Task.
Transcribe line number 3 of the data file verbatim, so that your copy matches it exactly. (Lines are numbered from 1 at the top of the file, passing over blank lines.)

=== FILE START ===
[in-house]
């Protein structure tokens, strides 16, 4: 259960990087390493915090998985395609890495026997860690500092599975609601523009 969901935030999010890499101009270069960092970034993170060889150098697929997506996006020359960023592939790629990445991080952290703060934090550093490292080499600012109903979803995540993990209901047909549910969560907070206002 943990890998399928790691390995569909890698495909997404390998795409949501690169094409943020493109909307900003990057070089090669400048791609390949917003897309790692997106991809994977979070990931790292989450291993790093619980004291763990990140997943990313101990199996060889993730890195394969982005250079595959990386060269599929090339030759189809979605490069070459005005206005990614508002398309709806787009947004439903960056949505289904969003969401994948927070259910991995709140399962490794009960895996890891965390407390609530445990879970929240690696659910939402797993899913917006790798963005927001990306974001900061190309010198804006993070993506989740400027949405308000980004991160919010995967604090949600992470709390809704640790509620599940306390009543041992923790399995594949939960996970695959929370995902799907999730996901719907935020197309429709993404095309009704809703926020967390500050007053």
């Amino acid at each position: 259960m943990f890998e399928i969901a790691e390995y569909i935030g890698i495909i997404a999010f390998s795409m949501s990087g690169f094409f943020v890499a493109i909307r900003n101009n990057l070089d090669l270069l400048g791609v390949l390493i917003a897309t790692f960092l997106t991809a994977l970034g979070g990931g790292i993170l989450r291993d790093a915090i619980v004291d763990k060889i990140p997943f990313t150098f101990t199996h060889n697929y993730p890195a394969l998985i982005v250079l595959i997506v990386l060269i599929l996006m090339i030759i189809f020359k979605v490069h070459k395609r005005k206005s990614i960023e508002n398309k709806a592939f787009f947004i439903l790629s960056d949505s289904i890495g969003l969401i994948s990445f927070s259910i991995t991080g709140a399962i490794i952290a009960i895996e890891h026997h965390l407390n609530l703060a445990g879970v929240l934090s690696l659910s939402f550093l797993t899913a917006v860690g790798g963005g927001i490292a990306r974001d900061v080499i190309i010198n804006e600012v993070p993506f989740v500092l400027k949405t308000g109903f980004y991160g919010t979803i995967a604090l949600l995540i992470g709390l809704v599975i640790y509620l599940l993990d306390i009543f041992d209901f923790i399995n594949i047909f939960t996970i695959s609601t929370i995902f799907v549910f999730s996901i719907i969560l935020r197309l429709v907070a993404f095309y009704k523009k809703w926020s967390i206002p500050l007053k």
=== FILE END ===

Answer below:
């Amino acid at each position: 259960m943990f890998e399928i969901a790691e390995y569909i935030g890698i495909i997404a999010f390998s795409m949501s990087g690169f094409f943020v890499a493109i909307r900003n101009n990057l070089d090669l270069l400048g791609v390949l390493i917003a897309t790692f960092l997106t991809a994977l970034g979070g990931g790292i993170l989450r291993d790093a915090i619980v004291d763990k060889i990140p997943f990313t150098f101990t199996h060889n697929y993730p890195a394969l998985i982005v250079l595959i997506v990386l060269i599929l996006m090339i030759i189809f020359k979605v490069h070459k395609r005005k206005s990614i960023e508002n398309k709806a592939f787009f947004i439903l790629s960056d949505s289904i890495g969003l969401i994948s990445f927070s259910i991995t991080g709140a399962i490794i952290a009960i895996e890891h026997h965390l407390n609530l703060a445990g879970v929240l934090s690696l659910s939402f550093l797993t899913a917006v860690g790798g963005g927001i490292a990306r974001d900061v080499i190309i010198n804006e600012v993070p993506f989740v500092l400027k949405t308000g109903f980004y991160g919010t979803i995967a604090l949600l995540i992470g709390l809704v599975i640790y509620l599940l993990d306390i009543f041992d209901f923790i399995n594949i047909f939960t996970i695959s609601t929370i995902f799907v549910f999730s996901i719907i969560l935020r197309l429709v907070a993404f095309y009704k523009k809703w926020s967390i206002p500050l007053k």